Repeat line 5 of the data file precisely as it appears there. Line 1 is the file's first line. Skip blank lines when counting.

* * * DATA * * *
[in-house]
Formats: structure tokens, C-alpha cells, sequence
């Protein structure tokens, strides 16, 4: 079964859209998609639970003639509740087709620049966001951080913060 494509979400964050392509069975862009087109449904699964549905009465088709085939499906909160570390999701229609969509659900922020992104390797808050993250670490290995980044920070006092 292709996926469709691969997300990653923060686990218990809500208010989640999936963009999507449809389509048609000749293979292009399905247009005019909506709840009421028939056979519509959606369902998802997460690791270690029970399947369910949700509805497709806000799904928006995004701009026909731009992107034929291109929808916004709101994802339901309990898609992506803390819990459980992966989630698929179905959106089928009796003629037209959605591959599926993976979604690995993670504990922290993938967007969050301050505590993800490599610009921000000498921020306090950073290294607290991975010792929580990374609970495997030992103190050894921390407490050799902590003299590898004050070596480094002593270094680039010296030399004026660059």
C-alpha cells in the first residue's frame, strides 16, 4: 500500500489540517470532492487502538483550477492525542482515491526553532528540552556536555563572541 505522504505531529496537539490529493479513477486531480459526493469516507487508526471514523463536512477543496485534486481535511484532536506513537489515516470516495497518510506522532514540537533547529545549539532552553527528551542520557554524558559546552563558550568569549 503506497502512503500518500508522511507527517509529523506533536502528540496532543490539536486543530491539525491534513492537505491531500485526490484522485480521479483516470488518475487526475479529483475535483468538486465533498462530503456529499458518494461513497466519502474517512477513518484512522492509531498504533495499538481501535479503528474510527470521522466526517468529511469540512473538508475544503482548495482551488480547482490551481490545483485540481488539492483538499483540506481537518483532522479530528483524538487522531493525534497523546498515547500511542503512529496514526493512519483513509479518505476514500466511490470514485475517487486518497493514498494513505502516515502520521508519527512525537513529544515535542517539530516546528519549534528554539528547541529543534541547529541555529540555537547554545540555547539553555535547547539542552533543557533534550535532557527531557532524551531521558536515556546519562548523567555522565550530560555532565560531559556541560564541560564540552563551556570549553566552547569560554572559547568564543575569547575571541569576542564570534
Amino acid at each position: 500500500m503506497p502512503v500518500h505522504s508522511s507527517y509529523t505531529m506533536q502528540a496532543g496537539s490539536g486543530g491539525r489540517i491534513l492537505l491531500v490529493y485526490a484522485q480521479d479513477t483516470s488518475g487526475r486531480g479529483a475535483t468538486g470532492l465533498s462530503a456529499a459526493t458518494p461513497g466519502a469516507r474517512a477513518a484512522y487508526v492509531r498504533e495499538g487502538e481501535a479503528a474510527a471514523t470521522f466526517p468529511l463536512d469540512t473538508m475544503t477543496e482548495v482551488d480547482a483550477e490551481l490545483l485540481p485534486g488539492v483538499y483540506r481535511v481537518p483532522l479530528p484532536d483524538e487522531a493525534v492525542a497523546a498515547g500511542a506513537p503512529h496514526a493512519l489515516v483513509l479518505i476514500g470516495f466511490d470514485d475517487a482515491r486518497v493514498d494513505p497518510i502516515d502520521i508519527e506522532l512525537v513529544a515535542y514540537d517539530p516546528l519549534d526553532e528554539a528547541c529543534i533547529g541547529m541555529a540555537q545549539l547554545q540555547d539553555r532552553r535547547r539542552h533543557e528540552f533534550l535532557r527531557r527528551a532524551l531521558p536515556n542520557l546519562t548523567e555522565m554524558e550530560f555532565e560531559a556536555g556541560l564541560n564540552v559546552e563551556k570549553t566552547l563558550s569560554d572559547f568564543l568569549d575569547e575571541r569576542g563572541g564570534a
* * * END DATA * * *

Amino acid at each position: 500500500m503506497p502512503v500518500h505522504s508522511s507527517y509529523t505531529m506533536q502528540a496532543g496537539s490539536g486543530g491539525r489540517i491534513l492537505l491531500v490529493y485526490a484522485q480521479d479513477t483516470s488518475g487526475r486531480g479529483a475535483t468538486g470532492l465533498s462530503a456529499a459526493t458518494p461513497g466519502a469516507r474517512a477513518a484512522y487508526v492509531r498504533e495499538g487502538e481501535a479503528a474510527a471514523t470521522f466526517p468529511l463536512d469540512t473538508m475544503t477543496e482548495v482551488d480547482a483550477e490551481l490545483l485540481p485534486g488539492v483538499y483540506r481535511v481537518p483532522l479530528p484532536d483524538e487522531a493525534v492525542a497523546a498515547g500511542a506513537p503512529h496514526a493512519l489515516v483513509l479518505i476514500g470516495f466511490d470514485d475517487a482515491r486518497v493514498d494513505p497518510i502516515d502520521i508519527e506522532l512525537v513529544a515535542y514540537d517539530p516546528l519549534d526553532e528554539a528547541c529543534i533547529g541547529m541555529a540555537q545549539l547554545q540555547d539553555r532552553r535547547r539542552h533543557e528540552f533534550l535532557r527531557r527528551a532524551l531521558p536515556n542520557l546519562t548523567e555522565m554524558e550530560f555532565e560531559a556536555g556541560l564541560n564540552v559546552e563551556k570549553t566552547l563558550s569560554d572559547f568564543l568569549d575569547e575571541r569576542g563572541g564570534a